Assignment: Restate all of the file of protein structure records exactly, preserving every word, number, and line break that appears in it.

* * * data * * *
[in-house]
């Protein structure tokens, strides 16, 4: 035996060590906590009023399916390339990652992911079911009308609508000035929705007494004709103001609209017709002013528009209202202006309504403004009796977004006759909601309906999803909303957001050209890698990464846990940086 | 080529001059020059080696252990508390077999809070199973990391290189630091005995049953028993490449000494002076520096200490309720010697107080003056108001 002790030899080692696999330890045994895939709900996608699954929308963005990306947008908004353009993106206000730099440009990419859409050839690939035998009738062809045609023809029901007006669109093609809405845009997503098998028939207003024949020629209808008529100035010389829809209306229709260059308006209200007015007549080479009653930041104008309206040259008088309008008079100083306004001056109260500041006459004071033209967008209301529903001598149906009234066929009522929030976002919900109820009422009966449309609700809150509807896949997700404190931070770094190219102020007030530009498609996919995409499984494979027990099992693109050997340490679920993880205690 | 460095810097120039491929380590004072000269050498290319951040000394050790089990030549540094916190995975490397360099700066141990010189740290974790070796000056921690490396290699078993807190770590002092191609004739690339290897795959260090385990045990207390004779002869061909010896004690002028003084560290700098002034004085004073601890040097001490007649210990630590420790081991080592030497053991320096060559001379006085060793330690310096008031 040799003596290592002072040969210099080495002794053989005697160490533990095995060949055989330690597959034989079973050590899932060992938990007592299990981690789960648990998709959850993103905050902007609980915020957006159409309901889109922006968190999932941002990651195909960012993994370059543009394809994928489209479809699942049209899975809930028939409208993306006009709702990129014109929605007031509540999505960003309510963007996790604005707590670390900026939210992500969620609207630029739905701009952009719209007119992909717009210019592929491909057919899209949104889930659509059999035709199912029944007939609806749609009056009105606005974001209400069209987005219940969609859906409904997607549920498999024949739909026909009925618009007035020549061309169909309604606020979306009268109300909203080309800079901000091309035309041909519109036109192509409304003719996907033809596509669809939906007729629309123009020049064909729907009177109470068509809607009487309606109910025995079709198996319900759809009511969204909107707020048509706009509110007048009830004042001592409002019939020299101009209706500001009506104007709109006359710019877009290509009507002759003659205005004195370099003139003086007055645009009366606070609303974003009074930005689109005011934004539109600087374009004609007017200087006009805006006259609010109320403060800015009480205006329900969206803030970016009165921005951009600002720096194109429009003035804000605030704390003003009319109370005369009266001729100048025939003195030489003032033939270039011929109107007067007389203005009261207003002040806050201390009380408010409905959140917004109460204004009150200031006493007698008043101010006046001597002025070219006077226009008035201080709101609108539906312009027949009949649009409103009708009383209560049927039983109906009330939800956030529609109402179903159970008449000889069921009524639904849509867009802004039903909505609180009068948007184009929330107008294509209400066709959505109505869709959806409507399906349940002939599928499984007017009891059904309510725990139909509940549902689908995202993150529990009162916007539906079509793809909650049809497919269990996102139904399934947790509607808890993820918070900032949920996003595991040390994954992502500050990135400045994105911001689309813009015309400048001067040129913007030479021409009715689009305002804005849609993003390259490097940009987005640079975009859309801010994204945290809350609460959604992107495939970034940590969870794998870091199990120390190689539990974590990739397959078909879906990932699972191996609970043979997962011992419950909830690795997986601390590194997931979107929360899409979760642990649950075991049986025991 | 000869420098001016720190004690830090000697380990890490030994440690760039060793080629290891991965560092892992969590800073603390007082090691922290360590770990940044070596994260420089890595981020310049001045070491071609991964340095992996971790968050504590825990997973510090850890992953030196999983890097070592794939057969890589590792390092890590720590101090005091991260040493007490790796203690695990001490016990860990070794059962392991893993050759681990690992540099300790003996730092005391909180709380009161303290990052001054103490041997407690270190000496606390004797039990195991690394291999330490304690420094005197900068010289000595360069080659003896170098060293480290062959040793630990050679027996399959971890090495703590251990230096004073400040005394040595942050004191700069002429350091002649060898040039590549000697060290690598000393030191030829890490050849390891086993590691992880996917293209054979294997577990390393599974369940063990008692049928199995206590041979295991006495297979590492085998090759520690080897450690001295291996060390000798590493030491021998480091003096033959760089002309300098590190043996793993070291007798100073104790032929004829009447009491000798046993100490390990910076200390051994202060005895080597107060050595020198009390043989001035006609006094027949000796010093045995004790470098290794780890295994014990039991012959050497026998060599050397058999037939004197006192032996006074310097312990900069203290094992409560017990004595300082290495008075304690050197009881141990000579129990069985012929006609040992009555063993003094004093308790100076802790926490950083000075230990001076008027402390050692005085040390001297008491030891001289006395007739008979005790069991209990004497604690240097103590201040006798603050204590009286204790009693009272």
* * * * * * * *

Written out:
[in-house]
């Protein structure tokens, strides 16, 4: 035996060590906590009023399916390339990652992911079911009308609508000035929705007494004709103001609209017709002013528009209202202006309504403004009796977004006759909601309906999803909303957001050209890698990464846990940086 | 080529001059020059080696252990508390077999809070199973990391290189630091005995049953028993490449000494002076520096200490309720010697107080003056108001 002790030899080692696999330890045994895939709900996608699954929308963005990306947008908004353009993106206000730099440009990419859409050839690939035998009738062809045609023809029901007006669109093609809405845009997503098998028939207003024949020629209808008529100035010389829809209306229709260059308006209200007015007549080479009653930041104008309206040259008088309008008079100083306004001056109260500041006459004071033209967008209301529903001598149906009234066929009522929030976002919900109820009422009966449309609700809150509807896949997700404190931070770094190219102020007030530009498609996919995409499984494979027990099992693109050997340490679920993880205690 | 460095810097120039491929380590004072000269050498290319951040000394050790089990030549540094916190995975490397360099700066141990010189740290974790070796000056921690490396290699078993807190770590002092191609004739690339290897795959260090385990045990207390004779002869061909010896004690002028003084560290700098002034004085004073601890040097001490007649210990630590420790081991080592030497053991320096060559001379006085060793330690310096008031 040799003596290592002072040969210099080495002794053989005697160490533990095995060949055989330690597959034989079973050590899932060992938990007592299990981690789960648990998709959850993103905050902007609980915020957006159409309901889109922006968190999932941002990651195909960012993994370059543009394809994928489209479809699942049209899975809930028939409208993306006009709702990129014109929605007031509540999505960003309510963007996790604005707590670390900026939210992500969620609207630029739905701009952009719209007119992909717009210019592929491909057919899209949104889930659509059999035709199912029944007939609806749609009056009105606005974001209400069209987005219940969609859906409904997607549920498999024949739909026909009925618009007035020549061309169909309604606020979306009268109300909203080309800079901000091309035309041909519109036109192509409304003719996907033809596509669809939906007729629309123009020049064909729907009177109470068509809607009487309606109910025995079709198996319900759809009511969204909107707020048509706009509110007048009830004042001592409002019939020299101009209706500001009506104007709109006359710019877009290509009507002759003659205005004195370099003139003086007055645009009366606070609303974003009074930005689109005011934004539109600087374009004609007017200087006009805006006259609010109320403060800015009480205006329900969206803030970016009165921005951009600002720096194109429009003035804000605030704390003003009319109370005369009266001729100048025939003195030489003032033939270039011929109107007067007389203005009261207003002040806050201390009380408010409905959140917004109460204004009150200031006493007698008043101010006046001597002025070219006077226009008035201080709101609108539906312009027949009949649009409103009708009383209560049927039983109906009330939800956030529609109402179903159970008449000889069921009524639904849509867009802004039903909505609180009068948007184009929330107008294509209400066709959505109505869709959806409507399906349940002939599928499984007017009891059904309510725990139909509940549902689908995202993150529990009162916007539906079509793809909650049809497919269990996102139904399934947790509607808890993820918070900032949920996003595991040390994954992502500050990135400045994105911001689309813009015309400048001067040129913007030479021409009715689009305002804005849609993003390259490097940009987005640079975009859309801010994204945290809350609460959604992107495939970034940590969870794998870091199990120390190689539990974590990739397959078909879906990932699972191996609970043979997962011992419950909830690795997986601390590194997931979107929360899409979760642990649950075991049986025991 | 000869420098001016720190004690830090000697380990890490030994440690760039060793080629290891991965560092892992969590800073603390007082090691922290360590770990940044070596994260420089890595981020310049001045070491071609991964340095992996971790968050504590825990997973510090850890992953030196999983890097070592794939057969890589590792390092890590720590101090005091991260040493007490790796203690695990001490016990860990070794059962392991893993050759681990690992540099300790003996730092005391909180709380009161303290990052001054103490041997407690270190000496606390004797039990195991690394291999330490304690420094005197900068010289000595360069080659003896170098060293480290062959040793630990050679027996399959971890090495703590251990230096004073400040005394040595942050004191700069002429350091002649060898040039590549000697060290690598000393030191030829890490050849390891086993590691992880996917293209054979294997577990390393599974369940063990008692049928199995206590041979295991006495297979590492085998090759520690080897450690001295291996060390000798590493030491021998480091003096033959760089002309300098590190043996793993070291007798100073104790032929004829009447009491000798046993100490390990910076200390051994202060005895080597107060050595020198009390043989001035006609006094027949000796010093045995004790470098290794780890295994014990039991012959050497026998060599050397058999037939004197006192032996006074310097312990900069203290094992409560017990004595300082290495008075304690050197009881141990000579129990069985012929006609040992009555063993003094004093308790100076802790926490950083000075230990001076008027402390050692005085040390001297008491030891001289006395007739008979005790069991209990004497604690240097103590201040006798603050204590009286204790009693009272």